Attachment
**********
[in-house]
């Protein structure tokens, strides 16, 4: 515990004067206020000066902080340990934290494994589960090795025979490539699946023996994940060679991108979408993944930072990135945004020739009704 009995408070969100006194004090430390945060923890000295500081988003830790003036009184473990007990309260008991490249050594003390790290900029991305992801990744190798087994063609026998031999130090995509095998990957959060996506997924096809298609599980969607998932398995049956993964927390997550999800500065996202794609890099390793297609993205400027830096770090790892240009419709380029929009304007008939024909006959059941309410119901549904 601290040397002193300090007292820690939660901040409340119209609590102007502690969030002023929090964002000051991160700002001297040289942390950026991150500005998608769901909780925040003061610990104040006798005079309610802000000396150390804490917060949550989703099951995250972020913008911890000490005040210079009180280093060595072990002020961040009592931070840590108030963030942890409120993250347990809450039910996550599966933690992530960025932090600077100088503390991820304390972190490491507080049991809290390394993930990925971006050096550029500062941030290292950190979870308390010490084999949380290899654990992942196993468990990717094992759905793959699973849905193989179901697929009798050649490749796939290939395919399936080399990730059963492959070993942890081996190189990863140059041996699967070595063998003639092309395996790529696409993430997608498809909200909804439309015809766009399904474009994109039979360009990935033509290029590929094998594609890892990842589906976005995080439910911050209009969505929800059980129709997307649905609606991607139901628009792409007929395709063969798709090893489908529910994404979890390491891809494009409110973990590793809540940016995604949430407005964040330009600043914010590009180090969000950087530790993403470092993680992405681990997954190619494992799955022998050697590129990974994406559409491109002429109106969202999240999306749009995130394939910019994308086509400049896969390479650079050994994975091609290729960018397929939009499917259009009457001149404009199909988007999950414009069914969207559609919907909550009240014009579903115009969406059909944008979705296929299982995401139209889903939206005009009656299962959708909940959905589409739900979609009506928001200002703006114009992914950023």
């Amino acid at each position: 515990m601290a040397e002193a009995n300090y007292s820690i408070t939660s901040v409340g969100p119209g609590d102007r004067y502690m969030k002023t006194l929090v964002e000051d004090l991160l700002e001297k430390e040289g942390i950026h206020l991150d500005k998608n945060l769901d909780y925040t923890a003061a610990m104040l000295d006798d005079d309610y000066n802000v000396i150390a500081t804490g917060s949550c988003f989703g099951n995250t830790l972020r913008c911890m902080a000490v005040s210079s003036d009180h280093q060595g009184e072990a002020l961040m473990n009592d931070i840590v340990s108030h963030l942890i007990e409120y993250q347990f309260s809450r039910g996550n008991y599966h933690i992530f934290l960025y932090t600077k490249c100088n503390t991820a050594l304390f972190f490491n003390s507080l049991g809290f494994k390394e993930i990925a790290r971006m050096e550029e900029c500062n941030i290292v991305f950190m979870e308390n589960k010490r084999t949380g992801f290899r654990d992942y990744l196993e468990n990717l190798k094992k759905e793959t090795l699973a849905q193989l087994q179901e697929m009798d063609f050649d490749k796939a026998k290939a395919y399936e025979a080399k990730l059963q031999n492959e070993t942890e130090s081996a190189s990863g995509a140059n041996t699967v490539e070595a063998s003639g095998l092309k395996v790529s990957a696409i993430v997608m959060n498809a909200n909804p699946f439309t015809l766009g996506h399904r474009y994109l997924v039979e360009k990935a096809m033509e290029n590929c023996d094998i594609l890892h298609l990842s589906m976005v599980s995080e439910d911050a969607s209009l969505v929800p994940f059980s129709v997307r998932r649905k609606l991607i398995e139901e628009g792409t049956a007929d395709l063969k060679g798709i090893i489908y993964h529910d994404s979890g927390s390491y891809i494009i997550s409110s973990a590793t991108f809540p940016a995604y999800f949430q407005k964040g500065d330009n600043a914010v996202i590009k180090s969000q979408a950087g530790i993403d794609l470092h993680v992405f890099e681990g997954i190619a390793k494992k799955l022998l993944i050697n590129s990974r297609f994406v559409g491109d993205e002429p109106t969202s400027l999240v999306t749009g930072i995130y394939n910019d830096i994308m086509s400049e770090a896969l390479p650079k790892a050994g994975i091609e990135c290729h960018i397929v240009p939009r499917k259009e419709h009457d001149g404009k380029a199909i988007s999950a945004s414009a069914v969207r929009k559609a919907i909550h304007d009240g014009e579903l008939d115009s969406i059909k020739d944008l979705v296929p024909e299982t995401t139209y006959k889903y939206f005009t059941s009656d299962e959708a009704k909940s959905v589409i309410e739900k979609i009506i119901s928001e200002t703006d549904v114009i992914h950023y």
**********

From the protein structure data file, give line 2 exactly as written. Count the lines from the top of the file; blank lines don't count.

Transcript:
């Protein structure tokens, strides 16, 4: 515990004067206020000066902080340990934290494994589960090795025979490539699946023996994940060679991108979408993944930072990135945004020739009704 009995408070969100006194004090430390945060923890000295500081988003830790003036009184473990007990309260008991490249050594003390790290900029991305992801990744190798087994063609026998031999130090995509095998990957959060996506997924096809298609599980969607998932398995049956993964927390997550999800500065996202794609890099390793297609993205400027830096770090790892240009419709380029929009304007008939024909006959059941309410119901549904 601290040397002193300090007292820690939660901040409340119209609590102007502690969030002023929090964002000051991160700002001297040289942390950026991150500005998608769901909780925040003061610990104040006798005079309610802000000396150390804490917060949550989703099951995250972020913008911890000490005040210079009180280093060595072990002020961040009592931070840590108030963030942890409120993250347990809450039910996550599966933690992530960025932090600077100088503390991820304390972190490491507080049991809290390394993930990925971006050096550029500062941030290292950190979870308390010490084999949380290899654990992942196993468990990717094992759905793959699973849905193989179901697929009798050649490749796939290939395919399936080399990730059963492959070993942890081996190189990863140059041996699967070595063998003639092309395996790529696409993430997608498809909200909804439309015809766009399904474009994109039979360009990935033509290029590929094998594609890892990842589906976005995080439910911050209009969505929800059980129709997307649905609606991607139901628009792409007929395709063969798709090893489908529910994404979890390491891809494009409110973990590793809540940016995604949430407005964040330009600043914010590009180090969000950087530790993403470092993680992405681990997954190619494992799955022998050697590129990974994406559409491109002429109106969202999240999306749009995130394939910019994308086509400049896969390479650079050994994975091609290729960018397929939009499917259009009457001149404009199909988007999950414009069914969207559609919907909550009240014009579903115009969406059909944008979705296929299982995401139209889903939206005009009656299962959708909940959905589409739900979609009506928001200002703006114009992914950023």